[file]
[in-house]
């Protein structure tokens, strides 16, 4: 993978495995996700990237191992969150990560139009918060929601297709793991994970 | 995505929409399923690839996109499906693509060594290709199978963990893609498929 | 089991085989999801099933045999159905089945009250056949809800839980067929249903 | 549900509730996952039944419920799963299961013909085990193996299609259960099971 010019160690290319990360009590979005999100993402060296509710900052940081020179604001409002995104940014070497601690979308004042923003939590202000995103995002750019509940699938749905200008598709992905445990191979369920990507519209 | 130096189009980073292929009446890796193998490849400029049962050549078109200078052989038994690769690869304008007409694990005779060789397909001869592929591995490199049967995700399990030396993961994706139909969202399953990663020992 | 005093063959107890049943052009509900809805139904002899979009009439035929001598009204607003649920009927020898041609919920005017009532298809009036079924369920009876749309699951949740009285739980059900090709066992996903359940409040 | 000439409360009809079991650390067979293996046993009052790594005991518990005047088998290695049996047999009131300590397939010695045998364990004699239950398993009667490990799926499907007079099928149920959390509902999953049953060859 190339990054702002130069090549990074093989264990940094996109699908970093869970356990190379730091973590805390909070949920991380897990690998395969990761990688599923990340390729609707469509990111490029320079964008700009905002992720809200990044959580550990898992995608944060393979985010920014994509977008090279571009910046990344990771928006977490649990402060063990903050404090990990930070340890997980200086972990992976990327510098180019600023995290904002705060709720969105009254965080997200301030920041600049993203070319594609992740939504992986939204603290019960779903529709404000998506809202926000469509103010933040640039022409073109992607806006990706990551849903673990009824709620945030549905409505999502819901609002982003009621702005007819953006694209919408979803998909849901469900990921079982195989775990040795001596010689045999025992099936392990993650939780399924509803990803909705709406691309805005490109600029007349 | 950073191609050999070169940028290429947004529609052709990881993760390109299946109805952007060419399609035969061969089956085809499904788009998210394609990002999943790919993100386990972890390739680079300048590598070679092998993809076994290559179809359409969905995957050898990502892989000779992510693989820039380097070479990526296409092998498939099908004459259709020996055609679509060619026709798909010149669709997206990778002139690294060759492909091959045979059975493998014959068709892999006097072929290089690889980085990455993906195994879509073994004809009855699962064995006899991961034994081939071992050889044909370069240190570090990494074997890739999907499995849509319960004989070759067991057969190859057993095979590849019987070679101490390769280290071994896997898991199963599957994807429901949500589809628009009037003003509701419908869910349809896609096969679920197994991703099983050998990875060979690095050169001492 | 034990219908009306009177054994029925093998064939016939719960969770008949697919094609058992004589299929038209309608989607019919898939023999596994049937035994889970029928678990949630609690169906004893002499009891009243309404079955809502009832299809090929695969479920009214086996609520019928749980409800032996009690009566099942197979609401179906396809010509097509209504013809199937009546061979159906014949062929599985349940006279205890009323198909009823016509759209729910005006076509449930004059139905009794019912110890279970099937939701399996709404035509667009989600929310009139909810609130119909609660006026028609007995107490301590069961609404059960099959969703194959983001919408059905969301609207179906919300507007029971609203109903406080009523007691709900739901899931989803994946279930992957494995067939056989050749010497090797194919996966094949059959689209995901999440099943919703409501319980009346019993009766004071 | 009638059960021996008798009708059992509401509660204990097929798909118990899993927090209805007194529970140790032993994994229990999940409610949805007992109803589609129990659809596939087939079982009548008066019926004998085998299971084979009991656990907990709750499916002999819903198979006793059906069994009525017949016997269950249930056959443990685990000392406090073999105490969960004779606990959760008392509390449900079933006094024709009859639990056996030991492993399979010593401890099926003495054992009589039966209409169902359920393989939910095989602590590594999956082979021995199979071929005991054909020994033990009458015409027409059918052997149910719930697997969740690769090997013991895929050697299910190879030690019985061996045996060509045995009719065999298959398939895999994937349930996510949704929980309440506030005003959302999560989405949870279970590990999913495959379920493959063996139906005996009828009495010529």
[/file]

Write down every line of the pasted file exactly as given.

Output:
[in-house]
């Protein structure tokens, strides 16, 4: 993978495995996700990237191992969150990560139009918060929601297709793991994970 | 995505929409399923690839996109499906693509060594290709199978963990893609498929 | 089991085989999801099933045999159905089945009250056949809800839980067929249903 | 549900509730996952039944419920799963299961013909085990193996299609259960099971 010019160690290319990360009590979005999100993402060296509710900052940081020179604001409002995104940014070497601690979308004042923003939590202000995103995002750019509940699938749905200008598709992905445990191979369920990507519209 | 130096189009980073292929009446890796193998490849400029049962050549078109200078052989038994690769690869304008007409694990005779060789397909001869592929591995490199049967995700399990030396993961994706139909969202399953990663020992 | 005093063959107890049943052009509900809805139904002899979009009439035929001598009204607003649920009927020898041609919920005017009532298809009036079924369920009876749309699951949740009285739980059900090709066992996903359940409040 | 000439409360009809079991650390067979293996046993009052790594005991518990005047088998290695049996047999009131300590397939010695045998364990004699239950398993009667490990799926499907007079099928149920959390509902999953049953060859 190339990054702002130069090549990074093989264990940094996109699908970093869970356990190379730091973590805390909070949920991380897990690998395969990761990688599923990340390729609707469509990111490029320079964008700009905002992720809200990044959580550990898992995608944060393979985010920014994509977008090279571009910046990344990771928006977490649990402060063990903050404090990990930070340890997980200086972990992976990327510098180019600023995290904002705060709720969105009254965080997200301030920041600049993203070319594609992740939504992986939204603290019960779903529709404000998506809202926000469509103010933040640039022409073109992607806006990706990551849903673990009824709620945030549905409505999502819901609002982003009621702005007819953006694209919408979803998909849901469900990921079982195989775990040795001596010689045999025992099936392990993650939780399924509803990803909705709406691309805005490109600029007349 | 950073191609050999070169940028290429947004529609052709990881993760390109299946109805952007060419399609035969061969089956085809499904788009998210394609990002999943790919993100386990972890390739680079300048590598070679092998993809076994290559179809359409969905995957050898990502892989000779992510693989820039380097070479990526296409092998498939099908004459259709020996055609679509060619026709798909010149669709997206990778002139690294060759492909091959045979059975493998014959068709892999006097072929290089690889980085990455993906195994879509073994004809009855699962064995006899991961034994081939071992050889044909370069240190570090990494074997890739999907499995849509319960004989070759067991057969190859057993095979590849019987070679101490390769280290071994896997898991199963599957994807429901949500589809628009009037003003509701419908869910349809896609096969679920197994991703099983050998990875060979690095050169001492 | 034990219908009306009177054994029925093998064939016939719960969770008949697919094609058992004589299929038209309608989607019919898939023999596994049937035994889970029928678990949630609690169906004893002499009891009243309404079955809502009832299809090929695969479920009214086996609520019928749980409800032996009690009566099942197979609401179906396809010509097509209504013809199937009546061979159906014949062929599985349940006279205890009323198909009823016509759209729910005006076509449930004059139905009794019912110890279970099937939701399996709404035509667009989600929310009139909810609130119909609660006026028609007995107490301590069961609404059960099959969703194959983001919408059905969301609207179906919300507007029971609203109903406080009523007691709900739901899931989803994946279930992957494995067939056989050749010497090797194919996966094949059959689209995901999440099943919703409501319980009346019993009766004071 | 009638059960021996008798009708059992509401509660204990097929798909118990899993927090209805007194529970140790032993994994229990999940409610949805007992109803589609129990659809596939087939079982009548008066019926004998085998299971084979009991656990907990709750499916002999819903198979006793059906069994009525017949016997269950249930056959443990685990000392406090073999105490969960004779606990959760008392509390449900079933006094024709009859639990056996030991492993399979010593401890099926003495054992009589039966209409169902359920393989939910095989602590590594999956082979021995199979071929005991054909020994033990009458015409027409059918052997149910719930697997969740690769090997013991895929050697299910190879030690019985061996045996060509045995009719065999298959398939895999994937349930996510949704929980309440506030005003959302999560989405949870279970590990999913495959379920493959063996139906005996009828009495010529």